And the overpaid professionally pious nutcases are already blaming the whole thing on Teh Gays.  I'm not posting any links.  You can find them for yourselves.  I counted about 4 so far.

Meanwhile, here is a genuinely selfless friend to humanity, my friend Mary O'Shaughnesy working her post today at the Red Cross, doing her duty and helping people indiscriminately.

Almost everyone in the area appears to be hunkered down in their homes or in shelters, and so I'm hoping that we will emerge from this storm with a very low casualty rate.


A sound I haven't heard since I left the Midwest, the wind whistling through window frames.

The News says that we can expect the worst of the storm here at about 8PM.

WNYC AM is warning that they might go off the air because of rising water in their transmission station.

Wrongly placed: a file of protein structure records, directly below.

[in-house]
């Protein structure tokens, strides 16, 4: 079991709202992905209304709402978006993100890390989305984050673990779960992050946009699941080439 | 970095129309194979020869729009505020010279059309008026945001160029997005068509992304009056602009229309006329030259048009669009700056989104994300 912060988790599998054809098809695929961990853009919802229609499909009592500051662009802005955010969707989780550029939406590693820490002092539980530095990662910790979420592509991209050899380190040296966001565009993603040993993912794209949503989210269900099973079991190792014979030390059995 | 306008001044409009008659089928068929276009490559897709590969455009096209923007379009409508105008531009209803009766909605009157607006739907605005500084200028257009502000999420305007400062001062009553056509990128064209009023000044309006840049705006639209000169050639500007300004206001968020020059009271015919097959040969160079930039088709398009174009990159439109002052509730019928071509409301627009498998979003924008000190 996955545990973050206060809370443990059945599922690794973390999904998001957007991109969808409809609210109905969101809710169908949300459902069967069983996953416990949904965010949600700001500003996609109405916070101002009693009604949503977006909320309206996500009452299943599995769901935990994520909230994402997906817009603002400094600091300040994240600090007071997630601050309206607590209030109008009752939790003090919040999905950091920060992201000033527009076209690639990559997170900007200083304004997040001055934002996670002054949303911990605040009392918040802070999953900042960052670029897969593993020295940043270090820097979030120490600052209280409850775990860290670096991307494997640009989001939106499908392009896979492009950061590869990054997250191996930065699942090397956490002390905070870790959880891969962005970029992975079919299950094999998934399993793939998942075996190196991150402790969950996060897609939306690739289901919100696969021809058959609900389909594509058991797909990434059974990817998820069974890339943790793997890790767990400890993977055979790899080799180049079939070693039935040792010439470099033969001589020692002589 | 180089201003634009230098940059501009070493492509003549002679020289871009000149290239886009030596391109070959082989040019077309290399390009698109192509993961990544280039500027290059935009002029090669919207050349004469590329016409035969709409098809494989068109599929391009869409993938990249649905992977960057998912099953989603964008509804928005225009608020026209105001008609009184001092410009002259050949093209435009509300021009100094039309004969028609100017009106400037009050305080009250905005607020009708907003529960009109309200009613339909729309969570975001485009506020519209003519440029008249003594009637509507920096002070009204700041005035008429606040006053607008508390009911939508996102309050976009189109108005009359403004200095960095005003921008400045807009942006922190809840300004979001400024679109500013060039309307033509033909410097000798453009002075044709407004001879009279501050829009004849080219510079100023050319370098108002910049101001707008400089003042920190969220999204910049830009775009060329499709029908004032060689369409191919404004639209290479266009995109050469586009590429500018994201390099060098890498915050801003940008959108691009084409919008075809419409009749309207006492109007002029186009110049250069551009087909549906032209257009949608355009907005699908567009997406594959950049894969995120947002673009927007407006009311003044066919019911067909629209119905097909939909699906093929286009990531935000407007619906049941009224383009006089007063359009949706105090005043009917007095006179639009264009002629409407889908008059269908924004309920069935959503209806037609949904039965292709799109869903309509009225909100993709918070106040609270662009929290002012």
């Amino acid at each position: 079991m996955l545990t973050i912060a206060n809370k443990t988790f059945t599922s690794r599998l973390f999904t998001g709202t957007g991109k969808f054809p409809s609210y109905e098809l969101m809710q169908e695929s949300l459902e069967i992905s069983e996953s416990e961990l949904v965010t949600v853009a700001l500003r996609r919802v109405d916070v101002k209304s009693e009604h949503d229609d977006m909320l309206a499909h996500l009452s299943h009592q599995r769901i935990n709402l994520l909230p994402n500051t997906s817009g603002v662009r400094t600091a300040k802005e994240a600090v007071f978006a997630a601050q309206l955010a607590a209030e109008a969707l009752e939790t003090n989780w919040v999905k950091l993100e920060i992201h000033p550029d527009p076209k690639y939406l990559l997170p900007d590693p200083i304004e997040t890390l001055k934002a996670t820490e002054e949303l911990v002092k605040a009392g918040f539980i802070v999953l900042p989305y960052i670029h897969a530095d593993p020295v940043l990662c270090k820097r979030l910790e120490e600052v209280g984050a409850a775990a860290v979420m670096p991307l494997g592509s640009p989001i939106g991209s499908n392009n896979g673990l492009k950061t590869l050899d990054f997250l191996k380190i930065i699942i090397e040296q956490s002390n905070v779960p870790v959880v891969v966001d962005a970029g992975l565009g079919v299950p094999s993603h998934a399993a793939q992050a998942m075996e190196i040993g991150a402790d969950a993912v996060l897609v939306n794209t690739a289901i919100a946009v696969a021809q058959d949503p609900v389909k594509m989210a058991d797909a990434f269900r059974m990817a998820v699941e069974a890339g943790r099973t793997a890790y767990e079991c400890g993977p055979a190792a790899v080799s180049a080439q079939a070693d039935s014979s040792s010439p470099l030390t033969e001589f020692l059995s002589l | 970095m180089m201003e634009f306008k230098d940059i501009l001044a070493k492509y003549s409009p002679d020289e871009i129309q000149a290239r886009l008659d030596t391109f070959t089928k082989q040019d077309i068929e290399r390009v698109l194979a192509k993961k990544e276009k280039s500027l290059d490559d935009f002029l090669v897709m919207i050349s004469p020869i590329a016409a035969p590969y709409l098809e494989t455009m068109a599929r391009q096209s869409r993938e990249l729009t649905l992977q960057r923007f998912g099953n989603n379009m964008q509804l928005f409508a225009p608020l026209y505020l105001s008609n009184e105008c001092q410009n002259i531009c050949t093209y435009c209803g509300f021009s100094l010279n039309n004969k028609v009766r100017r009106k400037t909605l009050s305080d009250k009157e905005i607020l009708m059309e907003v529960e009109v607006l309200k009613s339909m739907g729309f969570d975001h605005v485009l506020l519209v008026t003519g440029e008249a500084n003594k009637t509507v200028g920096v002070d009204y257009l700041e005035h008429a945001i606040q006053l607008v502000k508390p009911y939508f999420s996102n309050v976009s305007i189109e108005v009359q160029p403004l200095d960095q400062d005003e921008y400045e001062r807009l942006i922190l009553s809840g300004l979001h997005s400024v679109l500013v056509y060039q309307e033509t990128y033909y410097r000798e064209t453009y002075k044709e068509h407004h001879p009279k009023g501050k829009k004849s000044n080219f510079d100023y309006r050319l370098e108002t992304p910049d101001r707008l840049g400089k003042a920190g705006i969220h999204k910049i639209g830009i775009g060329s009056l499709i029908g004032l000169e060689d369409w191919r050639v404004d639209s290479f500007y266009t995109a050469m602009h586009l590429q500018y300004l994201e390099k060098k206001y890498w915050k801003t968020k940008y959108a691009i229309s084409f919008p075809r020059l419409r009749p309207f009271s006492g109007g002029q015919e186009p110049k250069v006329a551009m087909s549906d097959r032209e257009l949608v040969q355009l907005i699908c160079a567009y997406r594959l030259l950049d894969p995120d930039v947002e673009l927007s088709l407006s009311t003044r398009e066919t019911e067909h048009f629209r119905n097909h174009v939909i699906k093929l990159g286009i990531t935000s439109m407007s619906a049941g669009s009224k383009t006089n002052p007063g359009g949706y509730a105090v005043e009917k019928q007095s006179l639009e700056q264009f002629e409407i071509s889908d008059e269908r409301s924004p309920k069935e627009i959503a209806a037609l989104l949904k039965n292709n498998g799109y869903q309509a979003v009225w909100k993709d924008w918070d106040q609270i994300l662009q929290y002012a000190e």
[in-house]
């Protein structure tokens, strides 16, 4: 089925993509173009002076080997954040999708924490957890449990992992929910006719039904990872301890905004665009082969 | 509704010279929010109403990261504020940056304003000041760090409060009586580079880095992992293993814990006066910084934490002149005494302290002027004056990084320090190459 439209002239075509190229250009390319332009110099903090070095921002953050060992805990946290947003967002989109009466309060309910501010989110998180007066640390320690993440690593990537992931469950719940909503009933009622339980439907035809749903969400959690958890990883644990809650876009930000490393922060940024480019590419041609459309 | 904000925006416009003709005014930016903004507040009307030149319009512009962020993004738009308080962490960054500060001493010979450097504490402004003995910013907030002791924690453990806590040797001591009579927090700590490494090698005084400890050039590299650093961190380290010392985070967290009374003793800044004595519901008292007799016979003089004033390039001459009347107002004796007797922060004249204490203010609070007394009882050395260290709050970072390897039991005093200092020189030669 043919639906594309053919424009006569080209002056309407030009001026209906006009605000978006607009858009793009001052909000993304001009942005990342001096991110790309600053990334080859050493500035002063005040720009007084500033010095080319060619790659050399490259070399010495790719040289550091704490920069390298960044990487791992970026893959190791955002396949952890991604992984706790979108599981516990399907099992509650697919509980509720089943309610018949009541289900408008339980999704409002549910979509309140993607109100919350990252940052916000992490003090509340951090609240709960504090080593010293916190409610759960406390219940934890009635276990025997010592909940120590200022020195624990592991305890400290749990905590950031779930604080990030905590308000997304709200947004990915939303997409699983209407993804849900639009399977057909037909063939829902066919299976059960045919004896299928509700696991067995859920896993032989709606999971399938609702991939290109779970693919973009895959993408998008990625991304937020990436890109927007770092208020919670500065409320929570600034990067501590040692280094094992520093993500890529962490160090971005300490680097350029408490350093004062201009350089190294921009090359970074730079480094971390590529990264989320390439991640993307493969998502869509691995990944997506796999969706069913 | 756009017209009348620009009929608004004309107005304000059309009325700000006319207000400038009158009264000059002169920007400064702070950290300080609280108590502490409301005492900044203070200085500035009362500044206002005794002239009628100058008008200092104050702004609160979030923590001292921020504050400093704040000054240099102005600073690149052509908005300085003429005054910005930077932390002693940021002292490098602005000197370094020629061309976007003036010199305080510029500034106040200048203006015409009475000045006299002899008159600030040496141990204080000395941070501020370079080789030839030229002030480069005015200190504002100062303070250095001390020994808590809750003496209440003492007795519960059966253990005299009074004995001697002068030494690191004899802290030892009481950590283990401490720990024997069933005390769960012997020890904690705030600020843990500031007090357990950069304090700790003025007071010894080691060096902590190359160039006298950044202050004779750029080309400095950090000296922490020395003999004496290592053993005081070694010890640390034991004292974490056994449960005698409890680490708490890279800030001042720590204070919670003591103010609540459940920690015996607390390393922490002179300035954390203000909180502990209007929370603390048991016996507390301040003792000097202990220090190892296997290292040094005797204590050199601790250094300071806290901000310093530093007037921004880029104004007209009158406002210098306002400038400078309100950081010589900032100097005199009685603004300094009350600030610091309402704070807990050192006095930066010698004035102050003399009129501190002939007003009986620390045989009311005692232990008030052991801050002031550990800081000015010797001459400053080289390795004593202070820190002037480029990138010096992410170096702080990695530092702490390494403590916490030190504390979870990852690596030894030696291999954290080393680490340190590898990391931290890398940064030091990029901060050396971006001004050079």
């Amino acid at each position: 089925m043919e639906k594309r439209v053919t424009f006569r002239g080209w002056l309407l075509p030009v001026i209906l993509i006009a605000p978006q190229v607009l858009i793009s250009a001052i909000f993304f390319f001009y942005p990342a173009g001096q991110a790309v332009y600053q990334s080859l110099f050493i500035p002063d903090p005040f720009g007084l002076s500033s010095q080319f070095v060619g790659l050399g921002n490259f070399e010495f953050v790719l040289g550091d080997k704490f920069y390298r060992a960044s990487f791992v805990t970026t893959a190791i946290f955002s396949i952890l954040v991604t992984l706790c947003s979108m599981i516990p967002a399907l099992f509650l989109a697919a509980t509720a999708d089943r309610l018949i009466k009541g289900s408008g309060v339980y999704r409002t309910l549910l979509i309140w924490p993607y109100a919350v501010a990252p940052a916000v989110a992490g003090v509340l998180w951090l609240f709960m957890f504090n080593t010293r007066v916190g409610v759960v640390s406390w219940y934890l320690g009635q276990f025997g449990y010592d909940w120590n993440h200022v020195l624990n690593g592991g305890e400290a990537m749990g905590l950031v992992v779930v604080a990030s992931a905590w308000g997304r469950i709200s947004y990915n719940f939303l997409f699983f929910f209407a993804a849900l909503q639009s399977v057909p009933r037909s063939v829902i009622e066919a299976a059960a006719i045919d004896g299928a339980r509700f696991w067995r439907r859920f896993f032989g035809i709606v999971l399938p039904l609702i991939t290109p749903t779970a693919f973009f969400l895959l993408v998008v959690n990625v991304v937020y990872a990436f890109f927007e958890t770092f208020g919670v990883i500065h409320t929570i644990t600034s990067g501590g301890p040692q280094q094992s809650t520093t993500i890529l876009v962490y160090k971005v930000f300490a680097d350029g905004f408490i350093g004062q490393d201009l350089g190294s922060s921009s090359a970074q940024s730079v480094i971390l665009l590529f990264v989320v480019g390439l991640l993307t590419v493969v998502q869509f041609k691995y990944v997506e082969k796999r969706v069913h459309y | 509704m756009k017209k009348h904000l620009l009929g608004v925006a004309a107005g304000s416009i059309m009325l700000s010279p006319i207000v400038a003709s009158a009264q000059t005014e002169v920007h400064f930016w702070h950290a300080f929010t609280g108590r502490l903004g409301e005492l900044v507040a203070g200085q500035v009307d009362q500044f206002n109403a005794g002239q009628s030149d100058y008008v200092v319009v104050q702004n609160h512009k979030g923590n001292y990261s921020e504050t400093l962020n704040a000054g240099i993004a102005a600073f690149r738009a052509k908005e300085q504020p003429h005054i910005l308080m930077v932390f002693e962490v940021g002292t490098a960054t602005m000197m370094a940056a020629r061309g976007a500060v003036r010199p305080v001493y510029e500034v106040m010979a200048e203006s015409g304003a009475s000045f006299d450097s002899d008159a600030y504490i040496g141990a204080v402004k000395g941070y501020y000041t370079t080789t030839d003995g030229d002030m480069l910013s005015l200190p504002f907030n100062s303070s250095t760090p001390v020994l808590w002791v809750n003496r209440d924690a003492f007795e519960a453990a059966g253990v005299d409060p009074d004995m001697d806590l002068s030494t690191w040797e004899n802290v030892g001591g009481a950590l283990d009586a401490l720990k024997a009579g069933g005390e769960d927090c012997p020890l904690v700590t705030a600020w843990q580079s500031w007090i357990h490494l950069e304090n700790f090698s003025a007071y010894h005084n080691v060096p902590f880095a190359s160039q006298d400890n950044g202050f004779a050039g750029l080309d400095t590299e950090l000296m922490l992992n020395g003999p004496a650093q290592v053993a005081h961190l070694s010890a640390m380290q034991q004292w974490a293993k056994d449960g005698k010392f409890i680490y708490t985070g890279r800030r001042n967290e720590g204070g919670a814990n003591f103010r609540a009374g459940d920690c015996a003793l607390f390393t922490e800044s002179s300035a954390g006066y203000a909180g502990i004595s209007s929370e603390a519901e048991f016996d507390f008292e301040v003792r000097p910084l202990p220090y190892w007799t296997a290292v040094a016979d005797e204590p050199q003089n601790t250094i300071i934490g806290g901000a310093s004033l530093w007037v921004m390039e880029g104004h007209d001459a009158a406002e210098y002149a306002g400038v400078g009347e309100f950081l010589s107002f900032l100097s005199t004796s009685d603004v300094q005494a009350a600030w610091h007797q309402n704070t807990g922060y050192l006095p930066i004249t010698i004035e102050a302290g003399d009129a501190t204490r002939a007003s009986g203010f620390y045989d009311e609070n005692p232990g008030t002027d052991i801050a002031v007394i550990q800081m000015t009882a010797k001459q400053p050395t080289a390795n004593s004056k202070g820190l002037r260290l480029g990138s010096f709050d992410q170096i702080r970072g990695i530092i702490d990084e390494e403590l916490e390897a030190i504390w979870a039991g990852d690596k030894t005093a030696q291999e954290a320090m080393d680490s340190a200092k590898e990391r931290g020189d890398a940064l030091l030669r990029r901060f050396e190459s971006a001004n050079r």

Michael and I still have power, though the wind is really picking up.

Local Facebook pals are complaining about internet connections getting dodgy.

As if things aren't exciting enough, there was a partial crane collapse on a huge construction site on 57th street.  No injuries are reported so far.  The boom of the crane dangles dangerously 90 floors up on what is supposed to be the world's tallest luxury housing tower when it is finished (just what New York needs so desperately, more luxury housing).

Here's a picture from about an hour ago, courtesy of the local NBC affiliate.

Here's a closer view of the collapsed crane, which is expected to fall.

The unbuilt penthouse of this building already sold for $90 million, the most ever paid for a residence in New York.  I wonder if the buyer will want a refund?

And now I hear a chain saw from somewhere across the BQE out my south window.  I'm not surprised.

My favorite faked photo of Ms. Liberty so far today:



The storm surge in New York Harbor is now 11 feet and still rising.  Battery Park is flooded.  Downtown Jersey City is flooding.

Con Edison did a preemptive power shut down in the Lower East Side.